That would be me, Mrs. Moglie. Married to a native Italian, Mr. Marito.
Mother to a daughter in high school, Ms. SmartyPants and a son in middle school, Mr. Uometto.
Employed at a private British School as an English teacher and Coordinator of Children's Studies.
Part of a small, but growing Protestant church in Frascati, a small town in the hills just outside of Rome.

This is where I sometimes gripe, complain and grumble about the things I dislike, have yet to get used to or simply don't understand about bella Italia.
I do, however, have many people, places and things that I dearly love and I am more than aware of being blessed by each and every one of them.
Also - a few helpful posts for visitors to Rome or for newly arrived ex pats. Check the side bar for tags. I've even some recipes that I've borrowed, tweaked or invented. One thing I've come to love about Italy is how it's changed the way I eat - slow food !! Although ... I do miss Taco Bell ... and Jack in The Box ... and KFC ... and ::sigh::
Thanks for stopping by !!

Thursday, December 16, 2010

Permesso and Carta di Soggiorno

** To skip my nonstop tirade on how Italian bureaucratic State procedures can (will) cause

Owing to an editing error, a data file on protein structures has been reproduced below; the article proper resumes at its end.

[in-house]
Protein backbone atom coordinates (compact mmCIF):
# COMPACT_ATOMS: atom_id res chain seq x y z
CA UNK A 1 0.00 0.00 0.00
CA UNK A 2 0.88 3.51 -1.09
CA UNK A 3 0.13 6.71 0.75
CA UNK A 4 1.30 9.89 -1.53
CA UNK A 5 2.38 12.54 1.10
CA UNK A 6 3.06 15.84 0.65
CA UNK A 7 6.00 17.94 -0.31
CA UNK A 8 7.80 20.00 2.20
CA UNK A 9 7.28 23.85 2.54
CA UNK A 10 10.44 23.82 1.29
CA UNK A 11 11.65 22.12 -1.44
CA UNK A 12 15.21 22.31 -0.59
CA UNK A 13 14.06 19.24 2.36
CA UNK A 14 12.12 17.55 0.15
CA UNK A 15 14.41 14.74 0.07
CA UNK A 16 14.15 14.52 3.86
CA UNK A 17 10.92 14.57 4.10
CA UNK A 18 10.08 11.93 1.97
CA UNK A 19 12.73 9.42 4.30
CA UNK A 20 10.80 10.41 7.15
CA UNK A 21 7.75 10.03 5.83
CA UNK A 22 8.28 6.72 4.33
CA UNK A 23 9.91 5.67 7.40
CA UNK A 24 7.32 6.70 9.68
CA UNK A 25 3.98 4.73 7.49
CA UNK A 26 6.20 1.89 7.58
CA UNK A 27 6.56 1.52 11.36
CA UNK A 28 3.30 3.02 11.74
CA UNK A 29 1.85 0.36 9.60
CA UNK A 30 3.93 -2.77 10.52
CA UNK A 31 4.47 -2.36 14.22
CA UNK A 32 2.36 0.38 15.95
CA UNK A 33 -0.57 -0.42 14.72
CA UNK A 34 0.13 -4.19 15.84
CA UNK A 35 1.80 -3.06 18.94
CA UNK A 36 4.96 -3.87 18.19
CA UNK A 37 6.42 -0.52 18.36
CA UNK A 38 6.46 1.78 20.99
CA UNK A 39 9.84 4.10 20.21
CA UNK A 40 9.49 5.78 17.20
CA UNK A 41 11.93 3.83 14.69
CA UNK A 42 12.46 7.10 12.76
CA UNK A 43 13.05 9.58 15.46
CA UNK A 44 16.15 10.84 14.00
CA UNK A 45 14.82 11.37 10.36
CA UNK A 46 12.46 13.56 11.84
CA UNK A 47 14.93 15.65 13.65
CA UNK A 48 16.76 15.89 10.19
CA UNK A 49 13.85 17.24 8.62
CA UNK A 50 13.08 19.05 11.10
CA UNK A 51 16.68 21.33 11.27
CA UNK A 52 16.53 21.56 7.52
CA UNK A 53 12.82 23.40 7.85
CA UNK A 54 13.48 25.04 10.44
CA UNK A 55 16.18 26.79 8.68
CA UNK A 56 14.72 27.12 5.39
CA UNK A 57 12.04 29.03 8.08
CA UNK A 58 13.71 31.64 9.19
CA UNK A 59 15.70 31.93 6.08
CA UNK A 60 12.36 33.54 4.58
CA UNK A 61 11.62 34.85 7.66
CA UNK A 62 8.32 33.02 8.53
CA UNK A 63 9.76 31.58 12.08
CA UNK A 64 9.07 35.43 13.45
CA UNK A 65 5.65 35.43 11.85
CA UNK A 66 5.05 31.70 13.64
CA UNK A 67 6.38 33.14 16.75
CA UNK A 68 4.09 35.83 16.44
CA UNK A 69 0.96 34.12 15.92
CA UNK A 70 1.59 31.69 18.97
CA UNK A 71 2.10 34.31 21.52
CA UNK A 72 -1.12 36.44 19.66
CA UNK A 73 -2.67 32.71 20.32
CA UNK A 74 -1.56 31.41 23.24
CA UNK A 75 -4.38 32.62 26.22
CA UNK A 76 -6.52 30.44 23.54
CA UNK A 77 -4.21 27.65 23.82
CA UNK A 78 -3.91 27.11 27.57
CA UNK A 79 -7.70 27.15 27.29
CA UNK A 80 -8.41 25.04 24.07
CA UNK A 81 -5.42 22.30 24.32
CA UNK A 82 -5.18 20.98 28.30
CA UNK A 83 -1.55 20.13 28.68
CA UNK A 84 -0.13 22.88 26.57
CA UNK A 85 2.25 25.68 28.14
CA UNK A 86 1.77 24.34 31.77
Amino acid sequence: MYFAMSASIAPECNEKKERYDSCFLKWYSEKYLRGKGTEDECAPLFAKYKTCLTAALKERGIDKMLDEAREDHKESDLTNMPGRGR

aggravation, heart palpitations and other unwanted previously non existant physical ailments, 
simply scroll down until you see the big centered words: Permesso di Soggiorno

If you live in Italy, surely you know that most any procedure regarding State offices is complicated, mind boggling and, without exception, to be dreaded. Whatever your need, the Italian government is at your service to make life here more difficult than it already is. There's the ASL for all your medical exigencies. There's the Agenzia delle Entrate for all your tax and revenue responsibilities. There's the INPS for all your work/employment rights and duties ... I still don't know what INPS stands for - it's an acronym for something, but what? It wouldn't surprise me if it meant Italian Nincompoops Psychotics and Schizophrenics. Seriously, if I knew how to curse, I would do so whenever I find myself in any one of these places.